See St. 1963, c. 230; St. 1964, c. 9; St. 1964, c. 216; St. 1965, c. 243; St. 1965, c. 370; St. 1965, c. 488; St. 1967, c. 311; St. 1968, c. 340; St. 1968, c. 392; St. 1969, c. 267; St. 1970, c. 76; St. 1970, c. 309; St. 1972, c. 675; St. 1974, c. 219; St. 1975, c. 697.
The law enacted in 1962 did not differ markedly from the law upheld in both Gallagher and Chamberlain. See text in Gallagher v. Crown Kosher Super Mkt. of Mass., Inc., supra at 636-639 (app. to opinion of Warren, C.J.). Indeed, one of the exemptions which the plaintiff finds particularly egregious, G.L.c. 136, § 6 (27), is almost identical to one contained in the earlier enactment. The exemption now allows "[t]he retail sale of drugs and medicines and the retail sale or rental of mechanical appliances prescribed by physicians or surgeons, and the retail sale of personal health and sanitary supplies." G.L.c. 136, § 6 (27), as appearing in St. 1962, c. 616, § 2. Only the last clause, relating to the sale of health and sanitary supplies differentiates that provision from the one before the courts in both Gallagher and Chamberlain. The earlier law however contained no "giftshop" provisions, see G.L.c. 136, § 6 (29).
Of the forty-nine exemptions now in the statute, thirteen concern the subject of retail sales, six concern the transportation of persons and property, seven concern recreational activity, four concern the operation of hotels and restaurants, three exempt self-service activity requiring no outside labor presence, four exempt public service and emergency activity, and the remainder do not fit into any one category.
G.L.c. 136, § 6 (2), (10), (17), (18), (20), (24)-(30), (47).
G.L.c. 136, § 6 (31)-(35), (49).
G.L.c. 136, § 6 (11)-(16), (19).
G.L.c. 136, § 6 (22), (36), (42), (43).
G.L.c. 136, § 6 (45), (46), (48).
G.L.c. 136, § 6 (3)-(5), (41).
See, e.g., G.L.c. 136, § 6 (1) uncompensated work; (6) activities requiring continuous production; (8), (23), exemption for those observing Saturday sabbath; (40) work incidental to religious exercise and some legal work.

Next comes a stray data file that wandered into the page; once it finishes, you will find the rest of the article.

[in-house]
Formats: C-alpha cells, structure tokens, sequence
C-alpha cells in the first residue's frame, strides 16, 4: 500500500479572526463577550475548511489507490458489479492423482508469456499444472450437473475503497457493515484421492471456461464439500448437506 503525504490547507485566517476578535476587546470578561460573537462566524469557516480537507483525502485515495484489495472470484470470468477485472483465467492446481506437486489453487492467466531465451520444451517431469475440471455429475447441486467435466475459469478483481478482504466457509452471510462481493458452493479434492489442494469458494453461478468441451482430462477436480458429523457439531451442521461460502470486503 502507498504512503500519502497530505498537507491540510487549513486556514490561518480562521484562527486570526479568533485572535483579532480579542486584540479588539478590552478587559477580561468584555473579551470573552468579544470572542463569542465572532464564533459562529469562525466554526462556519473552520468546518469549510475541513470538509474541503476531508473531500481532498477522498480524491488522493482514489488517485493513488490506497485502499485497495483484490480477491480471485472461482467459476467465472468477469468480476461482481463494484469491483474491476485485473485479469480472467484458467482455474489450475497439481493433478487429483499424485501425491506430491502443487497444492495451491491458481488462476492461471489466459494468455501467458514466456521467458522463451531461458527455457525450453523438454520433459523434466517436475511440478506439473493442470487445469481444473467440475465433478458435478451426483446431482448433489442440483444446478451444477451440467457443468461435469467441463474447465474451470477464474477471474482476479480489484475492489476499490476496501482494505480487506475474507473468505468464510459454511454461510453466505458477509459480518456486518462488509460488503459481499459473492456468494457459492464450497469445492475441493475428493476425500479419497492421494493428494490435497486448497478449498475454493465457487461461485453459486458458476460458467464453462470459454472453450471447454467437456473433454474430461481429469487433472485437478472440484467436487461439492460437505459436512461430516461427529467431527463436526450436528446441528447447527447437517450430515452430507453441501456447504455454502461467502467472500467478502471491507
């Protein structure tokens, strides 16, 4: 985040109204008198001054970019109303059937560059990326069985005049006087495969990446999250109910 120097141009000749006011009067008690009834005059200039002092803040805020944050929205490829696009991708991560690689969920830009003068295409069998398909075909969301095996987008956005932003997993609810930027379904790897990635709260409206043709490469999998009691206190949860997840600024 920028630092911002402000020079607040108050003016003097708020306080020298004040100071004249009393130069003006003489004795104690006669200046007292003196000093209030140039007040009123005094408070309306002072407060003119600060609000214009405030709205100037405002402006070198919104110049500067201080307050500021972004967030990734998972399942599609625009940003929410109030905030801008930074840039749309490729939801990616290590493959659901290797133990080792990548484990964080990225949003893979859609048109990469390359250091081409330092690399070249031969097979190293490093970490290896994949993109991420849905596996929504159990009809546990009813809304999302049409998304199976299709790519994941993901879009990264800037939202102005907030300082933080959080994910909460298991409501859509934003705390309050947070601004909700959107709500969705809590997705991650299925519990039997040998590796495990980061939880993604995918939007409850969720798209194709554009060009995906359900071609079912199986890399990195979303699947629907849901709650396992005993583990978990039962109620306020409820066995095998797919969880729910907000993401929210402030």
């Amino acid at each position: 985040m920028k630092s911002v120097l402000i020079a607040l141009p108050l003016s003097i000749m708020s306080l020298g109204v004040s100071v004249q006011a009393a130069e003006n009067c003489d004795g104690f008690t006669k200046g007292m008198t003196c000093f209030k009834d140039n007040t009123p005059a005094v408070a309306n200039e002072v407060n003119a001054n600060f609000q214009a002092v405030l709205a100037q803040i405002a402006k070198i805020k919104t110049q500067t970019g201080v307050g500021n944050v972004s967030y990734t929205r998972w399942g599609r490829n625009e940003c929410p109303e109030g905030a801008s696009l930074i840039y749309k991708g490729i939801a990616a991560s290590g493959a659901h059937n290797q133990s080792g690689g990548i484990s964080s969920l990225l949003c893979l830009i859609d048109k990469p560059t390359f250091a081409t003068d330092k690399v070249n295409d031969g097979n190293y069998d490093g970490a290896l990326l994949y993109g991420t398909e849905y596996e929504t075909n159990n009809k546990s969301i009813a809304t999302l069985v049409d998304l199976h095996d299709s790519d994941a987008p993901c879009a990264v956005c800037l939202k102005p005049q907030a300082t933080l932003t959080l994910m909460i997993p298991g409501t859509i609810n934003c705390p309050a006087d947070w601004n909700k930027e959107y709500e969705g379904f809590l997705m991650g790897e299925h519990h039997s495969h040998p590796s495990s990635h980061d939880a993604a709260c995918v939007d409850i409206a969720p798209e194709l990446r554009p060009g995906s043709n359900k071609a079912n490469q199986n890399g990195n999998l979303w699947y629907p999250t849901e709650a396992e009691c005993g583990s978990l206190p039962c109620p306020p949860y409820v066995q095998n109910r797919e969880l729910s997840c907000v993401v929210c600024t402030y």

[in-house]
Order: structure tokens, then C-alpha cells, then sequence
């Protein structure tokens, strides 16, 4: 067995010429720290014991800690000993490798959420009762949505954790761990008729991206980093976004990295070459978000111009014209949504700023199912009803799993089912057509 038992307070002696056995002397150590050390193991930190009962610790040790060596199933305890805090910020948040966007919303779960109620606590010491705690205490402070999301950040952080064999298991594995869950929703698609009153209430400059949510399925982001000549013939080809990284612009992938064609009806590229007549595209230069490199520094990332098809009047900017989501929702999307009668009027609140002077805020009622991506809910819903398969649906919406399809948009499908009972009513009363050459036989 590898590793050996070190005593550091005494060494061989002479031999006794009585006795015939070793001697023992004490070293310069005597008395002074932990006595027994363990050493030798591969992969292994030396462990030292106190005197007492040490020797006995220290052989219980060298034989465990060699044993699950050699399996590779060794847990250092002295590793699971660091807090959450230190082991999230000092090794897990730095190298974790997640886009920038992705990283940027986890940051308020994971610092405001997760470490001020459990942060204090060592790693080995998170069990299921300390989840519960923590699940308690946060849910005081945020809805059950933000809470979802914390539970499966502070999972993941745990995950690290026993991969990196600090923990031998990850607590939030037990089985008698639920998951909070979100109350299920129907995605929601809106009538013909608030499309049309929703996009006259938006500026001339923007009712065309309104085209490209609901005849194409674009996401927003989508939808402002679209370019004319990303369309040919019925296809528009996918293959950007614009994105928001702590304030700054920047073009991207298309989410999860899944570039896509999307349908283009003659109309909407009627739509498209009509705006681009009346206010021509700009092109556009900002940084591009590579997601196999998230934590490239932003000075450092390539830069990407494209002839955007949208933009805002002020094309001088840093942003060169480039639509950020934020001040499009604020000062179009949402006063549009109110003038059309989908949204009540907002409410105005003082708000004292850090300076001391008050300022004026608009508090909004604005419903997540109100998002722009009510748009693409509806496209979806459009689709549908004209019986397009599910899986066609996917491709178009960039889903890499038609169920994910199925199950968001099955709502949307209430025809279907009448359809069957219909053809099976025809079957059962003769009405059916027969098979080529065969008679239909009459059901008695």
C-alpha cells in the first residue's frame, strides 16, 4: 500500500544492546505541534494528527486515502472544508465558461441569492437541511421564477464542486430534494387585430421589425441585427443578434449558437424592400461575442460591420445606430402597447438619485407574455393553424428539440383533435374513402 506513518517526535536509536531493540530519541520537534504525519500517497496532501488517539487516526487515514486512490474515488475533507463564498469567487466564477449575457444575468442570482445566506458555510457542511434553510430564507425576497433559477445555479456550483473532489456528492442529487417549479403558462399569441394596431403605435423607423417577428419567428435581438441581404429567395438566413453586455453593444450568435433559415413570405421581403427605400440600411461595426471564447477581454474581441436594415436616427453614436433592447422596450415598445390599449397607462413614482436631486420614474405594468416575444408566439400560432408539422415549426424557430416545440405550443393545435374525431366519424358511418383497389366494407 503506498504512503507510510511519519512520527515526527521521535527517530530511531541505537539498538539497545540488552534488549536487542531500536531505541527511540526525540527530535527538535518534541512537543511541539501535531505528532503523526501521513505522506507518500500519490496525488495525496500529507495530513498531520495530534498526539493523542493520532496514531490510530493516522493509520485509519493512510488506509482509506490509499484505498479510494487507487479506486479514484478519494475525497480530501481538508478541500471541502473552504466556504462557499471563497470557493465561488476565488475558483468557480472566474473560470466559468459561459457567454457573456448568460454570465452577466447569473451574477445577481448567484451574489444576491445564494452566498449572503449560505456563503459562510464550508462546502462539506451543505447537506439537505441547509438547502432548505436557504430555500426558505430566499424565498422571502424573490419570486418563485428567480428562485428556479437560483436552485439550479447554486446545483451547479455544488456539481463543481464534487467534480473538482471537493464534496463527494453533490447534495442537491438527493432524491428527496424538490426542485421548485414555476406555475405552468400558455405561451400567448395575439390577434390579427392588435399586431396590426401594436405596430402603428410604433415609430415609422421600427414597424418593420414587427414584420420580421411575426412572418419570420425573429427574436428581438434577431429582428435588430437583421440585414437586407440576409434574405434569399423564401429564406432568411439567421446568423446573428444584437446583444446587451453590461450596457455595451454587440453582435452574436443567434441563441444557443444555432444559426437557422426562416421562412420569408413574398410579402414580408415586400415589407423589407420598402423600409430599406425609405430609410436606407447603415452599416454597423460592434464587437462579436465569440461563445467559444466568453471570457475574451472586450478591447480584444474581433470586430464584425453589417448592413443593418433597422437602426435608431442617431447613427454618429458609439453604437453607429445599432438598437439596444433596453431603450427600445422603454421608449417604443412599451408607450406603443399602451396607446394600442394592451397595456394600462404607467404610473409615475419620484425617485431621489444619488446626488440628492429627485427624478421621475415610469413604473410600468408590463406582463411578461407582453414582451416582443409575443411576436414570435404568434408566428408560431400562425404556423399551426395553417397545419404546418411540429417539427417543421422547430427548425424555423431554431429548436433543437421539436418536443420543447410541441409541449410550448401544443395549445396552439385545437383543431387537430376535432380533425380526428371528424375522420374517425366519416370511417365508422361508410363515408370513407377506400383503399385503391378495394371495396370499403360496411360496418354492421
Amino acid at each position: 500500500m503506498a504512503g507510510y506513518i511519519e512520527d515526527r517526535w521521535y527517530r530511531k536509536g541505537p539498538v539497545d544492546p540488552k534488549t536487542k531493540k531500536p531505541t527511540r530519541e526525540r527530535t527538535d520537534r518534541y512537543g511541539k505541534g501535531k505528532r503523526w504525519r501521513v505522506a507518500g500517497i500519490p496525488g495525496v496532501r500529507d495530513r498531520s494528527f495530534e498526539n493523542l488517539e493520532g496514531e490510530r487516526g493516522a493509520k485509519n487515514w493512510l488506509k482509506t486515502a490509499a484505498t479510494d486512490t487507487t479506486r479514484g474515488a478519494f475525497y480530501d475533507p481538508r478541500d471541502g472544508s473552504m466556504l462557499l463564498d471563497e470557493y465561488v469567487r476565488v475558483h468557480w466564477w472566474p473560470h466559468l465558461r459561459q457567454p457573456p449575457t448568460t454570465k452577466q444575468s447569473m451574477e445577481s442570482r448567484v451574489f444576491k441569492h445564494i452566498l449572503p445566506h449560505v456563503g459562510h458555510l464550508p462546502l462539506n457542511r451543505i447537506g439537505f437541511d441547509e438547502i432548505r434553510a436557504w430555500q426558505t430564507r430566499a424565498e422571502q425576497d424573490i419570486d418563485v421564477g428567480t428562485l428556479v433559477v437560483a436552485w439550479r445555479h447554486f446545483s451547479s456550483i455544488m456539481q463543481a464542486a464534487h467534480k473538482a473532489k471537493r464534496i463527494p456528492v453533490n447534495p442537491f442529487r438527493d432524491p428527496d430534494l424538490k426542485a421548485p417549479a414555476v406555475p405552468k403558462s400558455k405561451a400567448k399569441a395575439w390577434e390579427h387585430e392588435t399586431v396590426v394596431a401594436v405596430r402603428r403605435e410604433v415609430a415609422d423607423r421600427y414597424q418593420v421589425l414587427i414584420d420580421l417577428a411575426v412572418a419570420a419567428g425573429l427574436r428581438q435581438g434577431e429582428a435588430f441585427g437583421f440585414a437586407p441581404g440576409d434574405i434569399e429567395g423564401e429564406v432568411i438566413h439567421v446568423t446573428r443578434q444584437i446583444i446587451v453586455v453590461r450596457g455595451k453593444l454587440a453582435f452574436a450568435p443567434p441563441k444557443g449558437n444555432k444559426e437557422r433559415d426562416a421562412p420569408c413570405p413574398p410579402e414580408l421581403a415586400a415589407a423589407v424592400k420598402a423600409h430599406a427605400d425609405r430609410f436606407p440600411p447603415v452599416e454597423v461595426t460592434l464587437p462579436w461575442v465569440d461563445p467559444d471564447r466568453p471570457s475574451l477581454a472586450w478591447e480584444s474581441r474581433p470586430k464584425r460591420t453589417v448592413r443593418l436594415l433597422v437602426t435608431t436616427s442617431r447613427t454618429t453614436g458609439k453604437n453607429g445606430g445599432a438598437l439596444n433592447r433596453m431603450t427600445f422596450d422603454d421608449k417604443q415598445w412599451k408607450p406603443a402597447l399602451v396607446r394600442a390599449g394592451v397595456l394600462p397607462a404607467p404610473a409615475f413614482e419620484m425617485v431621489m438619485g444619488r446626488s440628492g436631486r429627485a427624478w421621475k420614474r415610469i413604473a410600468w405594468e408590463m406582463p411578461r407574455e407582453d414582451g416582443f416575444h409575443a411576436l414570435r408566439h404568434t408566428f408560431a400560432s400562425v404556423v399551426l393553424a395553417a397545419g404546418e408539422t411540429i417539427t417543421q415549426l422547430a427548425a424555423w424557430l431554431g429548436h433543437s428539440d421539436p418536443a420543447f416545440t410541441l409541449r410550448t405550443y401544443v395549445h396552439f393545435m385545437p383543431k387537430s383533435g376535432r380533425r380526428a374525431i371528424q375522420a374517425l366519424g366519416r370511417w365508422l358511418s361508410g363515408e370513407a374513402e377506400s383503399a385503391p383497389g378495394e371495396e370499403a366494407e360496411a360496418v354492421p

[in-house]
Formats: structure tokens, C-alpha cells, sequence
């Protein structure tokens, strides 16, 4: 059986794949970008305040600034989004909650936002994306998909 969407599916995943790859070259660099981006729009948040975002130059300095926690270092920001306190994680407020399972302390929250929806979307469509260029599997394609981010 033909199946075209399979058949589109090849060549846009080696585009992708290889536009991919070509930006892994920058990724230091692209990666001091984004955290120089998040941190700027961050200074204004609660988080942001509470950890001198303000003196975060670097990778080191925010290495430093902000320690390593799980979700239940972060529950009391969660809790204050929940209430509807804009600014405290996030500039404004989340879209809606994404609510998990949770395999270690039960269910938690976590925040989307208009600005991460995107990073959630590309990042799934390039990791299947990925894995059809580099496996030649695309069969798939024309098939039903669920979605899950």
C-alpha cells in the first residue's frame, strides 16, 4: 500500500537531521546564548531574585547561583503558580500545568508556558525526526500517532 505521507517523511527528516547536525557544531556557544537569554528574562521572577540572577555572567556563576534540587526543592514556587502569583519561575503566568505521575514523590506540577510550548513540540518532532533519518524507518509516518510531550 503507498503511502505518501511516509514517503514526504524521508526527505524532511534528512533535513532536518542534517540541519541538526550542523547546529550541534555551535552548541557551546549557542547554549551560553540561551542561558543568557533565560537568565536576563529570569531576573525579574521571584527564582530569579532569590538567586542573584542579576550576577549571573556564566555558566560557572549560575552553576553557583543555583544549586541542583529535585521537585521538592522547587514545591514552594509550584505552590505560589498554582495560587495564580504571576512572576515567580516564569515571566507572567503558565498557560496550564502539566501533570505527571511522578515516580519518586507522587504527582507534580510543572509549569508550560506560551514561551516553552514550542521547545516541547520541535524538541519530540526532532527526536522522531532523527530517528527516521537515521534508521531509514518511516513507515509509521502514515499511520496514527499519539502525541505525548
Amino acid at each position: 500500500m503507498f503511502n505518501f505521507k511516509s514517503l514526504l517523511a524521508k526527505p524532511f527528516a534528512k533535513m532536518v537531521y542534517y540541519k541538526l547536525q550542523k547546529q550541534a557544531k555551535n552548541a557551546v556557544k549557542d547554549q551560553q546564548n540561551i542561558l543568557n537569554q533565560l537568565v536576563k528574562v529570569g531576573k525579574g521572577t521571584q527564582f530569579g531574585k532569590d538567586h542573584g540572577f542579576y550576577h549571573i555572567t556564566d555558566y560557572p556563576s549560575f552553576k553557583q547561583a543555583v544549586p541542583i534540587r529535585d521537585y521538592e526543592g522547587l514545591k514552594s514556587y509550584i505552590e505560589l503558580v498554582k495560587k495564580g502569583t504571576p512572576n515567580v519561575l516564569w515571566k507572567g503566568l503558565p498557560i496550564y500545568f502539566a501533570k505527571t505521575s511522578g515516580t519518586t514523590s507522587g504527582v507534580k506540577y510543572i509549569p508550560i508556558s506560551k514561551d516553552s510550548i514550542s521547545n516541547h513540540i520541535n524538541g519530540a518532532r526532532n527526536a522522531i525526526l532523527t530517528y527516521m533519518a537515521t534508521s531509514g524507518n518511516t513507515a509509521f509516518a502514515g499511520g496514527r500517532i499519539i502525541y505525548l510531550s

2. General principles. The principles of law governing this case are both familiar and oft stated, see, e.g., New Orleans v. Dukes, 427 U.S. 297 (1976); Williamson v. Lee Optical of Okla., Inc., 348 U.S. 483 (1955); Railway Express Agency, Inc. v. New York, 336 U.S. 106 (1949); West Coast Hotel Co. v. Parrish, 300 U.S. 379 (1937); First Nat'l Bank v. Attorney Gen., 371 Mass. 773, 793-794 (1977); Pinnick v. Cleary, 360 Mass. 1 (1971); Commonwealth v. Chamberlain, supra. When a statute regulating economic activity is challenged on the basis that the classifications on which the regulatory scheme is based deny those subject to them the equal protection of the law the challenger must bear the heavy burden of overcoming the presumption of constitutionality which attaches to that statute. Commonwealth v. Henry's Drywall Co., 366 Mass. 539 (1974). Unless a classification is a "manifest excess of legislative power," Mobil Oil Corp. v. Attorney Gen., 361 Mass. 401, 412-413 (1972), unjustified by any conceivable set of facts or findings, Marshal House, Inc. v. Rent Control Bd. of Brookline, 358 Mass. 686 (1971), or unless the statute "trammels fundamental personal rights or is drawn upon inherently suspect distinctions," New Orleans v. Dukes, supra at 303, a court will not or should not invalidate a classification which is rationally related to a legitimate State interest. First Nat'l Bank v. Attorney Gen., supra. Pinnick v. Cleary, supra.